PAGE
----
Reports emerged that Hissene Habre, Chad’s former president, died while serving a life sentence in Senegal for war crimes and crimes against humanity, according to the Senegalese judicial ministry.
Mr Habré was 79 years old at the time of his death, and his death was confirmed by Lt. Mame Balla Faye, the superintendent of the Cap Manuel prison in Senegal, where he was being imprisoned after being convicted.
Bunnaj gathered that he was not in prison at the time of his death, spending ten days in a local facility seeking treatment for diabetes and high blood pressure issues. However, many media outlets reported his death was caused by coronavirus affliction.
In April 2020, Mr Habré was released from prison for 60 days after a judge determined that he was particularly susceptible to the coronavirus. Even before the outbreak, his wife had been pleading with Senegalese authorities to release him on medical grounds.
Who is Hissene Habre?
Hissène Habré was a Chadian politician and “convicted war criminal” who served as the country’s fifth president from 1982 to 1990. He was said to have come to power with the help of France and the United States, which gave him training, arms, and funding.
Habré was born in 1942 to a shepherd family in Faya-Largeau, northern Chad, then a French colony. He was a member of the Daza Gourane ethnic group’s Anakaza branch, which is a branch of the Toubou ethnic group. He obtained a post in the French colonial administration after finishing primary school, where he pleased his superiors and was awarded a scholarship to study in France at the Institute of Overseas Higher Studies in Paris. He also received numerous more degrees from the Institute, including a Doctorate.
He visited Tripoli and joined the National Liberation Front of Chad (FROLINAT), where he became a commander in the Second Liberation Army of FROLINAT with Goukouni Oueddei after a short period of government duty as a deputy prefect.
After Abba Siddick took over as FROLINAT’s leader, “the Second Liberation Army, first under Oueddei’s command and then under Habré’s, split from FROLINAT and became the Command Council of the Armed Forces of the North (CCFAN).”
In 1976, Oueddei and Habré had a falling out, and Habré split his newly formed Armed Forces of the North (Forces Armées du Nord or FAN) “from Goukouni’s followers who adopted the name of People’s Armed Forces (Forces Armées Populaires or FAP).”
Why many echoes after Habré’s death?
Mr Habré became the first former head of state to be found guilty of crimes against humanity by a court in another country.
He was a former defense minister who came to power in a coup supported by the US in 1982, and while in power, he got weaponry and support from France, Israel, and the US to keep Libya, Chad’s northern neighbor, at bay.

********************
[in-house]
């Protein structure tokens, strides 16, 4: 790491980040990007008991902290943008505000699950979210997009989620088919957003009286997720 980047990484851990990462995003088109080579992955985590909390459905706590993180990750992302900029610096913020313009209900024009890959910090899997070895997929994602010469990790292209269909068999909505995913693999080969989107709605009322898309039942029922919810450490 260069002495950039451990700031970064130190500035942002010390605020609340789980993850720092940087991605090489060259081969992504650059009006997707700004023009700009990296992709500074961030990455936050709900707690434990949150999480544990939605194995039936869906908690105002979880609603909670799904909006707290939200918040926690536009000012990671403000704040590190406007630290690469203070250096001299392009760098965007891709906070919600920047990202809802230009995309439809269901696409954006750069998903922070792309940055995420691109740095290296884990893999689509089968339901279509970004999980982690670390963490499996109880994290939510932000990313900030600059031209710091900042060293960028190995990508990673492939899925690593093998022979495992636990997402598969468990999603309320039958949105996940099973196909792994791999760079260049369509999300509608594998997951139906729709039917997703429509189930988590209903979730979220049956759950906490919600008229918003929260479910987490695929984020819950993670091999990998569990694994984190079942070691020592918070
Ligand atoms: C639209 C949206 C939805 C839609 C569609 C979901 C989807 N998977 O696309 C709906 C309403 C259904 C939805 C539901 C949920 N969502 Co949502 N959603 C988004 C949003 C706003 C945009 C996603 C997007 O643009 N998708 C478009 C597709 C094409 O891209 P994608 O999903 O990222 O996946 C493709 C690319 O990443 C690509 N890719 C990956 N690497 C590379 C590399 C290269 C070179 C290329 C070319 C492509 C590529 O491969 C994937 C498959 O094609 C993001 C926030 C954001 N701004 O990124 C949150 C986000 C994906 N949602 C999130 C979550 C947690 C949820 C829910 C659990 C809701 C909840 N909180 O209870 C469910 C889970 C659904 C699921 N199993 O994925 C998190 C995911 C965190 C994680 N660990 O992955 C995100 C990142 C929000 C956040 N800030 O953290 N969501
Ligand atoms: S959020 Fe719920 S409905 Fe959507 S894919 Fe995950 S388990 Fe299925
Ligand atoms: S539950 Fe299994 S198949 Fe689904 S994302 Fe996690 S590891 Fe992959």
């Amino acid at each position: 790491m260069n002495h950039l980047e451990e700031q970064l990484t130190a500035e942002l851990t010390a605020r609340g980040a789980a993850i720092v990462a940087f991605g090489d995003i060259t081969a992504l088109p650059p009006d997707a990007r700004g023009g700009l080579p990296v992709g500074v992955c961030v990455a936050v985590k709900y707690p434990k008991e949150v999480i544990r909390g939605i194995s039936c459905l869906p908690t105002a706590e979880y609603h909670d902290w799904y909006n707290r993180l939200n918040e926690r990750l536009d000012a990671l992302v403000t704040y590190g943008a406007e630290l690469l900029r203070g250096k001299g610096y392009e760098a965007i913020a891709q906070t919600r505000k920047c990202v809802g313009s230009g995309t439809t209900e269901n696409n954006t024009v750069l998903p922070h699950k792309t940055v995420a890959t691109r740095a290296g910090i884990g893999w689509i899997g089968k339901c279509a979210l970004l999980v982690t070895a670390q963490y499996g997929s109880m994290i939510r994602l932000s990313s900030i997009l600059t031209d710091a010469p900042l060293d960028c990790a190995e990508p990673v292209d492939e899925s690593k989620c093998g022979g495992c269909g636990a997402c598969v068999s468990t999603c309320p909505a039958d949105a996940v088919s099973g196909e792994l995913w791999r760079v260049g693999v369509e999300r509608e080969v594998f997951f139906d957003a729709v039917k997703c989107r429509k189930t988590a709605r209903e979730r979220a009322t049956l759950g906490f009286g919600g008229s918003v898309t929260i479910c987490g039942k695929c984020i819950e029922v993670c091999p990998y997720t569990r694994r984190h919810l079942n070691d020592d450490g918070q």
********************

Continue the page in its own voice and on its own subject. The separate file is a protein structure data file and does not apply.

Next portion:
From the beginning, it was alleged that his rule was brutal. Political opponents and prisoners of war under his regime were severely dealt with. This is a record that has shaken many governments— showing his administration as a “pitiless one” even against his people.
Before Idris Deby’s coup was “entertained” against his regime, he had a dispute with Libya over a disputed piece of land, and in fact, he was widely assumed to be backed by the CIA as a counterweight to Libya’s then-leader Colonel Muammar Gaddafi
This is down on history lane, that his victims of circumstances will never forget his era. However, there is no need to go farther as this is the effect of “handwashing” with foreign governments for arm-deals and exchange of interests.
Habré was found guilty of rape, sexual enslavement, and directing the massacre of 40,000 people during his stint as Chadian president by the Extraordinary African Chambers on 30 May 2016 and was sentenced to life imprisonment in the Prison du Cap Manuel in Senegal.
The decision was the first time an African Union-backed court convicted a previous ruler of human-rights violations, as well as the first time a former ruler of another country was prosecuted for crimes against humanity by the courts of one country.
On his D-day for prosecution, Mr Habré was “dragged” into the courtroom on the first day of his trial, kicking and shouting insults at the judge. Exclaiming – “Down with colonialism!”
But after being found guilty and convicted, the victims celebrated in the courtroom, punching the air, crying, and ululating. This is because for decades, they had struggled for justice.
Habré’s initial trials, absentia death sentence, remarks of human rights groups, stereotypes of his era, and many other occurrences would forever be making Habré’s name ring a bell, even after his death.